No “right” way to cope…

As I have written in other posts, back in 2005, after reading the words “mieloma multiplo” on my bone marrow biopsy test result, I burst into tears. Even though I had known for quite some time that my benign condition might progress to malignant myeloma, those two little words punched me right in the stomach. (Note: this was the pre-curcumin era.)


Stefano, my husband of almost 10 years now and partner of 13 years, put his arms around me and just held me. I could feel him trembling, so I knew that he was upset, too. But, other than that, he showed no outward emotion…


Well, ever since then, I have been worried about him. And, occasionally, believing that it was for his own good, I have quizzed him…how does he feel about possibly losing me to myeloma at some point in the future? Why does he almost always put up an invisible shield and dodge my questions? Why, why, why? “It’s not healthy for you to keep your emotions bottled up inside,” I would say to him. And that is what I thought…until yesterday.


That is when I read a Science Daily article ( on how different people cope, differently!, with tragic events. My myeloma cannot be compared to a plane crash, of course, but after reading the above-mentioned article, I feel much reassured about Stefano’s coping strategies.


It seems, in fact, that there is no “right” way to cope. If people want to express their feelings openly, like I do, fine. But if they don’t, then it’s not good to force them or make them feel that there is something wrong with not talking “about it.”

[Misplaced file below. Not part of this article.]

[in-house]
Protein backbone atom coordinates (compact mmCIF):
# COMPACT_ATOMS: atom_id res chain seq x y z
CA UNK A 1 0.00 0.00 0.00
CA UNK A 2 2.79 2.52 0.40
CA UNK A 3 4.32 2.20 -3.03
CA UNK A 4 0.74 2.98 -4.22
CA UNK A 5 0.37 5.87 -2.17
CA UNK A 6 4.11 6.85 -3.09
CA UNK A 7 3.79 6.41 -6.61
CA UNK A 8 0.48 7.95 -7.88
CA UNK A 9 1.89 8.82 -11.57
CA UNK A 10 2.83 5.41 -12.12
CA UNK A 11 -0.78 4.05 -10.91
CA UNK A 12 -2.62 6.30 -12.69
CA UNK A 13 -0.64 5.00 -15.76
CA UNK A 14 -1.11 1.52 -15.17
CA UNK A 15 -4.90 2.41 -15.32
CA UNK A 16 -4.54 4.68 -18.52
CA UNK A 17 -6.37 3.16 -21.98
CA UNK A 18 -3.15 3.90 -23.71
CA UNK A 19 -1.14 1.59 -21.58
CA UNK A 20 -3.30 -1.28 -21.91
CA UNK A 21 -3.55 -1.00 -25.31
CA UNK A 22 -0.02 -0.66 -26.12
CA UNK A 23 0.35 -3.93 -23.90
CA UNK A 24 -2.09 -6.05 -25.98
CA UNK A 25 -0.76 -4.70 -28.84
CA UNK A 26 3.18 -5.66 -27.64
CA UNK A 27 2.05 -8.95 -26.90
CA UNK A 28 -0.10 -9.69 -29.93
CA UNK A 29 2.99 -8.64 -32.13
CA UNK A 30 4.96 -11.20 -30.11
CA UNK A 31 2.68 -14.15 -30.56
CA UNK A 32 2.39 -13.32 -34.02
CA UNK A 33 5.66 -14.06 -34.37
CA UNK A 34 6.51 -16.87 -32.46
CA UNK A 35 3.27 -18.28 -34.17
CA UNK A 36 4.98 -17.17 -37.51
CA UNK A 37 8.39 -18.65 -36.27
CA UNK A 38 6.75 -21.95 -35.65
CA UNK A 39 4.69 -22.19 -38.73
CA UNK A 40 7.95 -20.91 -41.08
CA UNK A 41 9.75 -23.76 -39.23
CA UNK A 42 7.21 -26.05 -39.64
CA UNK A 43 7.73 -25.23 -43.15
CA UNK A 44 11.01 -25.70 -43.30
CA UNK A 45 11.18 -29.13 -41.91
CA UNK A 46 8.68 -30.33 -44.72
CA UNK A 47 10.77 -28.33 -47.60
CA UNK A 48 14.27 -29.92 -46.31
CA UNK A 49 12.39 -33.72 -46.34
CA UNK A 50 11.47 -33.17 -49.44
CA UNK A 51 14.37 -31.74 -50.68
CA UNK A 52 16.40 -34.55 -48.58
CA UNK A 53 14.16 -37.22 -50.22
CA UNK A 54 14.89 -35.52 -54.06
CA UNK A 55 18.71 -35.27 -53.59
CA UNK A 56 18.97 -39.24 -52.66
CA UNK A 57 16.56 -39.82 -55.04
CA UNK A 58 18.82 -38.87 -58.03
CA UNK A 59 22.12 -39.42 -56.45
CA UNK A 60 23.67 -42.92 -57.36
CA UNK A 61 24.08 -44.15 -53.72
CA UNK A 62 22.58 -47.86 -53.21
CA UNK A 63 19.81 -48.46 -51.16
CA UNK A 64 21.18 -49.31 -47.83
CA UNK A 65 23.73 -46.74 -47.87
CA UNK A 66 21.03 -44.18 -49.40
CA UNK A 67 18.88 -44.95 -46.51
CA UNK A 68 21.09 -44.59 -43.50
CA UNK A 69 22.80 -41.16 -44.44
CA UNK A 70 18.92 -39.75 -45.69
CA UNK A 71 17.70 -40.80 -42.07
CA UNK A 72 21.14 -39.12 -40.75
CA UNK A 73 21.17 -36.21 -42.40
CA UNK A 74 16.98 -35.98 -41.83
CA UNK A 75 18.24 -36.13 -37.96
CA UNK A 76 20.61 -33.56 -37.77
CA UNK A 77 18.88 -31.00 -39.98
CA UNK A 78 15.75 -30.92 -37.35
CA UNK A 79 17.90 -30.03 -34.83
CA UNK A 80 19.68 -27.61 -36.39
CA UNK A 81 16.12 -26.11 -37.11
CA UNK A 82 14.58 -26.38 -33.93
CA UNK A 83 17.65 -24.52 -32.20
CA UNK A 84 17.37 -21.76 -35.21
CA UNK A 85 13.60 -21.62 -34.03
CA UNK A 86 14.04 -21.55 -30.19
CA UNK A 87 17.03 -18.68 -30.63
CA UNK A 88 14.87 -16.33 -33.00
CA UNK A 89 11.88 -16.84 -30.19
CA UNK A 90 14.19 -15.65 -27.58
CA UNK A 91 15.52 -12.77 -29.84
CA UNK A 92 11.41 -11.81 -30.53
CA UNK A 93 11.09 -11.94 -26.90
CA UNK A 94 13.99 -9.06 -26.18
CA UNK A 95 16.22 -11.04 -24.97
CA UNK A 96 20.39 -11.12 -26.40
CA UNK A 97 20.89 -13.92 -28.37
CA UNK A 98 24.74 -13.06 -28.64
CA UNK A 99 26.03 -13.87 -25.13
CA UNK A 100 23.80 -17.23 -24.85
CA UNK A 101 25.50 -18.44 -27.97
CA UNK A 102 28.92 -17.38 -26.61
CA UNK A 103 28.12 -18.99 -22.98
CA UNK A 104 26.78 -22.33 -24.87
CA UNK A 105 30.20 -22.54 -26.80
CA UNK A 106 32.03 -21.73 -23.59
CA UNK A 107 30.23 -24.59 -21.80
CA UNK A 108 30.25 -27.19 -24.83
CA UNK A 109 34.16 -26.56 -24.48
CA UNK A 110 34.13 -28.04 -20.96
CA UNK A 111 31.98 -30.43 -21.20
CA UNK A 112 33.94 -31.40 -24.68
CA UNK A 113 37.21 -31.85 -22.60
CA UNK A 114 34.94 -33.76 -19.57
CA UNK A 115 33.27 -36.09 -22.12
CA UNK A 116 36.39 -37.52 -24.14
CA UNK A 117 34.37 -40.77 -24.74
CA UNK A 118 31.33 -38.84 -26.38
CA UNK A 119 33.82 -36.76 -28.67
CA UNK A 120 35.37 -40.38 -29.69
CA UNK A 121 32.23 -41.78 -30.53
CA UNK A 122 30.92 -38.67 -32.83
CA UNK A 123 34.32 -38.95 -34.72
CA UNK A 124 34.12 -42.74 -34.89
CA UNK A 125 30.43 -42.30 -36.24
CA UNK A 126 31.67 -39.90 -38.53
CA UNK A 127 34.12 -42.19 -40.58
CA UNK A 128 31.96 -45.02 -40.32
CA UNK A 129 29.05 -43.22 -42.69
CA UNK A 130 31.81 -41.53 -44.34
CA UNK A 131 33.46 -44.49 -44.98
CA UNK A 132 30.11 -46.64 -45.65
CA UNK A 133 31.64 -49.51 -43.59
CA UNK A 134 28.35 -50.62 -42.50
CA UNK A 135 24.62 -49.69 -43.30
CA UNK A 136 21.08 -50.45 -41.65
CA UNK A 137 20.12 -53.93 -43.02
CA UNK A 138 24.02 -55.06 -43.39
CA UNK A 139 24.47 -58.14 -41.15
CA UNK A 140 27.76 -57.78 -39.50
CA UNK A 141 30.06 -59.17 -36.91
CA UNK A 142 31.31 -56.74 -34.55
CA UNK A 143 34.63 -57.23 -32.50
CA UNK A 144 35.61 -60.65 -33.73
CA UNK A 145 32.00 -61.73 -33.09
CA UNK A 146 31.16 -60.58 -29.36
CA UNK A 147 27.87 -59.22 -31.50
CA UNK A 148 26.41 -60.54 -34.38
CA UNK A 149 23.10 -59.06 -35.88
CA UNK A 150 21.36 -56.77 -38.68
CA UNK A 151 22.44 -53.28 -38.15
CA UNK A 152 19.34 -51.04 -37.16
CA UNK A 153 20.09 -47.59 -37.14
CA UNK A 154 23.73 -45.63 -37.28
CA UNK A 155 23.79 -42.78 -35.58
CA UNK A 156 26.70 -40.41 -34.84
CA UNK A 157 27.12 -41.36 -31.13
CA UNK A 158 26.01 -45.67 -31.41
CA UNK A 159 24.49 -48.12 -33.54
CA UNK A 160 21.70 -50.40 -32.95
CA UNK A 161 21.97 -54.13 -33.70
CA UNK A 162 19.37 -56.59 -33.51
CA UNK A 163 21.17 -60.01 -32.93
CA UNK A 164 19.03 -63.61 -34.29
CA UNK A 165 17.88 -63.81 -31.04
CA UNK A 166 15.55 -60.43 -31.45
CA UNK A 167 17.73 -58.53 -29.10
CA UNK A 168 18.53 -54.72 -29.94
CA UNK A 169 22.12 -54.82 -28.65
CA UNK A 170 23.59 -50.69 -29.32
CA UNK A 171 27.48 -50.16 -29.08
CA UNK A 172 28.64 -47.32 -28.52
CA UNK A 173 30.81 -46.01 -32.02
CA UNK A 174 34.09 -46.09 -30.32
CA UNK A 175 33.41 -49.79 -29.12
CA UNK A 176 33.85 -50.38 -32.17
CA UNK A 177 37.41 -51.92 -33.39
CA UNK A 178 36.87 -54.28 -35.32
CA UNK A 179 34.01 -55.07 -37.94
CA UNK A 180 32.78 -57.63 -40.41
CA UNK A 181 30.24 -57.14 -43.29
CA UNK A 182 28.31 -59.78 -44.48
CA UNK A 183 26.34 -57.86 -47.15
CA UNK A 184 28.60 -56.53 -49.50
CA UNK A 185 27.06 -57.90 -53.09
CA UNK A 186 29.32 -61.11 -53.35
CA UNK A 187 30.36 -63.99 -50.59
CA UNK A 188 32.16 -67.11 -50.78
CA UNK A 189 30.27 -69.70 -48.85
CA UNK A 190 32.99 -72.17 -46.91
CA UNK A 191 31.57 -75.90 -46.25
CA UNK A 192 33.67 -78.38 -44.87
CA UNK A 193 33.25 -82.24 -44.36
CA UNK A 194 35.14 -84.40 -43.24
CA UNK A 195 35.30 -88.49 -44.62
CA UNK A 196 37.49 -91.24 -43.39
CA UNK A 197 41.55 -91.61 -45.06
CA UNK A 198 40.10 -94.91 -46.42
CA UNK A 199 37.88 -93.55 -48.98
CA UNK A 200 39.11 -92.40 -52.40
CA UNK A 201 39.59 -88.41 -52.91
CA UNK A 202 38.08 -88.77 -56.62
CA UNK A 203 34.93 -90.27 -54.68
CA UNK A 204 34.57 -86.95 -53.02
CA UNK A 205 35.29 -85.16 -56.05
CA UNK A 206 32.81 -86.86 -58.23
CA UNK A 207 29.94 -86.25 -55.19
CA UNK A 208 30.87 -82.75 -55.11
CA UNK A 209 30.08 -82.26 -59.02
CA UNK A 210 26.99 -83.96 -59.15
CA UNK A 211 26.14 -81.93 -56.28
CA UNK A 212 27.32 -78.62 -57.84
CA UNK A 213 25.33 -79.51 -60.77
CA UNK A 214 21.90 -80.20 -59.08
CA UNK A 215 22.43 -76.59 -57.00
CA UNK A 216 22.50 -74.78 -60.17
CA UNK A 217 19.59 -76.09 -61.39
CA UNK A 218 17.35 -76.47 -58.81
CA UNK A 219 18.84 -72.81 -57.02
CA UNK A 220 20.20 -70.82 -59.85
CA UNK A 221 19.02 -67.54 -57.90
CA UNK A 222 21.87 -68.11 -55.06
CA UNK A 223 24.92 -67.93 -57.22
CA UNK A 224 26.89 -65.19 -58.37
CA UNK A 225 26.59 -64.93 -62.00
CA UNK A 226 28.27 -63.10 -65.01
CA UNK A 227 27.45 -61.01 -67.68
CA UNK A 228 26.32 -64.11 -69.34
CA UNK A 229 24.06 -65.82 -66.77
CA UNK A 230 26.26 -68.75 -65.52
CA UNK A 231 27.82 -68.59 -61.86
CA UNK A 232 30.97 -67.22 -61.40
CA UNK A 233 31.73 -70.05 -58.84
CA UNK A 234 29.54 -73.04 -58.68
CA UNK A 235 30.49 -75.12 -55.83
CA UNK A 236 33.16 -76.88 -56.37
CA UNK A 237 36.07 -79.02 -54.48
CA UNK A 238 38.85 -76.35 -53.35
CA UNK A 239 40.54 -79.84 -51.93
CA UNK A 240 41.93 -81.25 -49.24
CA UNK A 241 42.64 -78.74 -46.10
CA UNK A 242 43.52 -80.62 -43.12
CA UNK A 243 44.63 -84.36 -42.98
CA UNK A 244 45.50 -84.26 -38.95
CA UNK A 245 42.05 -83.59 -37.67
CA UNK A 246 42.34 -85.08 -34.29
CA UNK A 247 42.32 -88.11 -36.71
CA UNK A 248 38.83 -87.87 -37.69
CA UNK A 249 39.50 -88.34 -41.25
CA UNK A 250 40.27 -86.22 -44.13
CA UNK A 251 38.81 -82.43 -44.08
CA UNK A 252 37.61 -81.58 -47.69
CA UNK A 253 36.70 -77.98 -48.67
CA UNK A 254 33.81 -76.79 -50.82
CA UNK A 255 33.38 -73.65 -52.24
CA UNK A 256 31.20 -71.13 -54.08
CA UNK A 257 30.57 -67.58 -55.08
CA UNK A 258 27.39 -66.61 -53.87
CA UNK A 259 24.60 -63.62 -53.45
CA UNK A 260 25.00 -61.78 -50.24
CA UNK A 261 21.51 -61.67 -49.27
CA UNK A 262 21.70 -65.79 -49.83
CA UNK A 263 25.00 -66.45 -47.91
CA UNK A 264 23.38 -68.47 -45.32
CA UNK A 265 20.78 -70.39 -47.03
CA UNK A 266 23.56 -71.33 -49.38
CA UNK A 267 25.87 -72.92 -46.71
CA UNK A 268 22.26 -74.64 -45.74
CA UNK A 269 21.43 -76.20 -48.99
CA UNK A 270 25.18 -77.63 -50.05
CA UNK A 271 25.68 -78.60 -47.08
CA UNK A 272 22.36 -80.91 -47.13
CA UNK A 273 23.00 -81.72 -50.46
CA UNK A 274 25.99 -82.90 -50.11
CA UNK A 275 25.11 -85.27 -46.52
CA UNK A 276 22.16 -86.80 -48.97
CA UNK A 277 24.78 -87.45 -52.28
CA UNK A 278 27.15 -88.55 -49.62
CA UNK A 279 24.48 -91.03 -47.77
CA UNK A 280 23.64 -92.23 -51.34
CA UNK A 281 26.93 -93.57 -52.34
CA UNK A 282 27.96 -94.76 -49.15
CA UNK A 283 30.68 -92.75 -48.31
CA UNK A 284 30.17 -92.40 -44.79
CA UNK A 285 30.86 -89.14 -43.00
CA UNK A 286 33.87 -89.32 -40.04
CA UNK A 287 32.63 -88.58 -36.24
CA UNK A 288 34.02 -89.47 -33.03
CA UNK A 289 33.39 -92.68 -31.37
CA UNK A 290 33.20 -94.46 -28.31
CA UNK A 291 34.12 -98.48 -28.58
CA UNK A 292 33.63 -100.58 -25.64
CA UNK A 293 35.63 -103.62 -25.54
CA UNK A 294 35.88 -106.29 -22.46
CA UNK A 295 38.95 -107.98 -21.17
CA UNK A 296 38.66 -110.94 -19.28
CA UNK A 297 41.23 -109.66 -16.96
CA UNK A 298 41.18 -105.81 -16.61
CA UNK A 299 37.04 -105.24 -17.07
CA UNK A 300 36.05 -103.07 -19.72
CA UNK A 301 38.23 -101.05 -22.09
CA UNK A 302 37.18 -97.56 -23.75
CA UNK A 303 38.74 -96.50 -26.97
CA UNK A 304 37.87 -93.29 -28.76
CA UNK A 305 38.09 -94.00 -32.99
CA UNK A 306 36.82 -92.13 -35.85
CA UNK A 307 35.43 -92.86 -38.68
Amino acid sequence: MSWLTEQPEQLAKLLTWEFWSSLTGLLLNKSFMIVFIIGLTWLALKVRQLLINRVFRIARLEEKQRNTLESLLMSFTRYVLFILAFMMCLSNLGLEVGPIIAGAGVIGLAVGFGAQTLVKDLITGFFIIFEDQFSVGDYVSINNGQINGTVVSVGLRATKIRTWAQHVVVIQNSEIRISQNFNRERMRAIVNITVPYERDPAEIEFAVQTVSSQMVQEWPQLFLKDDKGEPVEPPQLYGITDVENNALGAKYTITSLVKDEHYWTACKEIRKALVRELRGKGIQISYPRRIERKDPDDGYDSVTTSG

As a result, I won’t bug Stefano anymore. Er, well, okay…at least, I will try!

1 Comment

  1. Hi Margaret,
    Thanks for all your research and links to sources. David sent me to your site and that has helped so much in adjusting to my diagnosis of MM, now Smoldering MM. My husband is very much like staphano. The strong silent type! We all cope differently. When my best friend was diagnosed with breast cancer 3 years ago she was in denial for the first year. the night before her surgery she said, they are going to do a mastectomy, then learn that this is NOT cancer. She was already late stage II. That was her way, she could not face it. I was diagnoses with breast cancer Feb 2008, lumpectomy and radiation with an oncotype DX test score of -17and an excelent prognosis. Dealing with the breast cancer made the MM diagnosis easier to deal with. I had already faced that I am mortal afterall. I’m taking my curcumin, quercetin, Resveratrol, CoQ10, thanks to you and David Emerson. I’ll send you an update after I talk to Dr. Brian Durie of Cedars Sinai in LA. I want his opinion on “Watch and Wait”.

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